We investigated the network’s structure to provide a quantitative perspective, with minimal reliance on biological assumptions and independent from control measures11, on the effort required to manage the X. fastidiosa outbreak in Southern Italy. First, we evaluated how many orchards can be potentially reached by the infection providing the bacterium can only move between connected orchards (being those close enough to permit an infected P. spumarius individual to move from one to another). For this, we identified the largest connected component (LCC) of the olive orchard network, which is the largest set of nodes for which at least one path to any other node in the set exists. In the network obtained using the 1 km threshold, the LCC includes 85% (51,499) of all nodes (Figs 1 and 2). In the much more conservative scenario, where the threshold for two orchards to be connected is halved (μ = 500 m), the LCC still reaches a comparable size (73%). Increasing the threshold by 35% (μ = 1,350 m) is sufficient to create a network where >99% of nodes are connected (Fig. 2). In all cases, most of the olive orchards in the currently infected zone11 belong to the LCC (99.99% in the case of the network based on μ = 1 km, Supplementary Fig. S1; see http://webapps.sit.puglia.it/freewebapps/MonitoraggioXFSintesi/ for an updated map of confirmed cases of X. fastidiosa infection in Puglia). This means that, even under the highly conservative assumption that orchards that are more than 500 m from an infected one are not at risk of infection, less than 30% of orchards in the region can be considered ‘safe’ (i.e. not reachable by the disease because isolated from the currently infected portion of the network). The percentage of ‘safe’ nodes rapidly approaches 0 when less conservative scenarios are considered.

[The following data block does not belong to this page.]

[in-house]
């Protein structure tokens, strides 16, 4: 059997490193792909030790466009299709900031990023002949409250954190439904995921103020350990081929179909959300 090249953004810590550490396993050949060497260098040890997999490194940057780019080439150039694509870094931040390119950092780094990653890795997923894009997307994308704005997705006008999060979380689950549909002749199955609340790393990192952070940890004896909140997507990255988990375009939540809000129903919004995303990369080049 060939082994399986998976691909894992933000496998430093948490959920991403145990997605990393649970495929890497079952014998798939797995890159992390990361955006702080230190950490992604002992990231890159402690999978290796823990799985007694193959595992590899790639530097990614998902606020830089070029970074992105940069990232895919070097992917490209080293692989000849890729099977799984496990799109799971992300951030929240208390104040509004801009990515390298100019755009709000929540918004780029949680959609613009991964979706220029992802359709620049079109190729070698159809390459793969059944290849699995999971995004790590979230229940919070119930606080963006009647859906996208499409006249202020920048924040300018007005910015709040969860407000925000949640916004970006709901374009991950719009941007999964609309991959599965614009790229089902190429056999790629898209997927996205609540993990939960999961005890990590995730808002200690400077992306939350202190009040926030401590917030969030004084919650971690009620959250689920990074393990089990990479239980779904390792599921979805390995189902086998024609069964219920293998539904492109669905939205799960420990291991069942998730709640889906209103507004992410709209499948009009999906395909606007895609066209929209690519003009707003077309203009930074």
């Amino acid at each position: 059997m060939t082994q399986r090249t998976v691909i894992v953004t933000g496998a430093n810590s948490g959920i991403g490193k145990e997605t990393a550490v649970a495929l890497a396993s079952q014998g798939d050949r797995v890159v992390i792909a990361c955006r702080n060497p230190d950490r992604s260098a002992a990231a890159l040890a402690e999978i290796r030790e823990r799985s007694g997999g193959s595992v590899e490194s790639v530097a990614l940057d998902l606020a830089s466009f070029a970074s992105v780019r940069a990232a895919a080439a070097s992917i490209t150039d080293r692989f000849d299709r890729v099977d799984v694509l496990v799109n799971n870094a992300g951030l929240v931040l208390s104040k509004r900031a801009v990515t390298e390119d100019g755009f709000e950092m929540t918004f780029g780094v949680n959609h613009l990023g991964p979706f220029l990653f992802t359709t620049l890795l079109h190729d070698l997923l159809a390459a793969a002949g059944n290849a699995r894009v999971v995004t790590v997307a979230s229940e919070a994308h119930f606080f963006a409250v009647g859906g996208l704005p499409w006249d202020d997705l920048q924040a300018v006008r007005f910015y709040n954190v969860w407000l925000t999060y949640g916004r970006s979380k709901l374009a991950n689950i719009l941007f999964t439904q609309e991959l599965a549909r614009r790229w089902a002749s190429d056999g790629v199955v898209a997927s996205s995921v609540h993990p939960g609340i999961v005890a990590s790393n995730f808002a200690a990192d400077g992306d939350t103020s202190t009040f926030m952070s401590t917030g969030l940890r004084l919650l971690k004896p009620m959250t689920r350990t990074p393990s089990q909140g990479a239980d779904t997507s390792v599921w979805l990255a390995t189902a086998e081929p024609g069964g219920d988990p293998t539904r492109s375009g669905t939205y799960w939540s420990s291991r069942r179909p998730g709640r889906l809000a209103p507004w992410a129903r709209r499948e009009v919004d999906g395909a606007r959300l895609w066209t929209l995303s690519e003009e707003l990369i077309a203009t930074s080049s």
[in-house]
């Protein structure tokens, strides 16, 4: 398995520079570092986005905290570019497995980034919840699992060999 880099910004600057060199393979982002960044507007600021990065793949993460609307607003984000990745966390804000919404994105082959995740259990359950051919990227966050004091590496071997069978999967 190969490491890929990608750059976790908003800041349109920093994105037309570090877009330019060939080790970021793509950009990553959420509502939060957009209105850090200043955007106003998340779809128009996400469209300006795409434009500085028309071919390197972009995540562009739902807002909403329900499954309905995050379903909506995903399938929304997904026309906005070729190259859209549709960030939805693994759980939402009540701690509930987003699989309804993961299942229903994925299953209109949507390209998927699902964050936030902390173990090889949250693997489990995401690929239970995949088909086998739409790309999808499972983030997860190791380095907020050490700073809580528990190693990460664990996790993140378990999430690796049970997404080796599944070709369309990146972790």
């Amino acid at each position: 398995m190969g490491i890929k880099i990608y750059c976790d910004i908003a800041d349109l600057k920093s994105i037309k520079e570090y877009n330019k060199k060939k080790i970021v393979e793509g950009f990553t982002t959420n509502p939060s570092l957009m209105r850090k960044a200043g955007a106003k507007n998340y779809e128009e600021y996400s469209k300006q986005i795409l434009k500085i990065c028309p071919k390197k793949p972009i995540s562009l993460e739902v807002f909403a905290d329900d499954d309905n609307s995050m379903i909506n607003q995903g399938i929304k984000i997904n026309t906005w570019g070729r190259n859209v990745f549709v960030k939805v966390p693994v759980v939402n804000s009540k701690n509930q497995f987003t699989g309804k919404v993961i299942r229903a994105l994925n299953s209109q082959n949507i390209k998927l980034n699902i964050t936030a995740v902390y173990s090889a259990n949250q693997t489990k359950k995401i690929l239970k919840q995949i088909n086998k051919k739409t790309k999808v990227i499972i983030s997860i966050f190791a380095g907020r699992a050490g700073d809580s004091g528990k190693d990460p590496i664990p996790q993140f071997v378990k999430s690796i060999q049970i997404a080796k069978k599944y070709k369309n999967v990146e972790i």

Figure 2
Figure 2

Relationship between the distance threshold μ and the percentage of orchards in the largest connected component (LCC) of the corresponding network. When μ exceeds 1,500 m more than 99.9% of the orchards belong to the LCC and the entire network is almost connected.

The fact that the LCC extends to almost the entire network, even when μ is set very conservatively, is the result of the high density and close proximity of the olive orchards in Puglia, with the distance between an orchard and its nearest neighbor (measured between the two closest points on the orchards’ perimeters) being extremely small, averaging 57 m ± 124.8 m (s.d.) and no more than 4,061 m (Fig. S2). This reveals how the topology of the original olive orchard network gives X. fastidiosa the potential to eventually reach most parts of Puglia, and establish itself in Southern Italy, as X. fastidiosa subsp. fastidiosa has done in the USA12. Given this premise, we used further network analysis to shed light on the level of intervention required to prevent this from happening.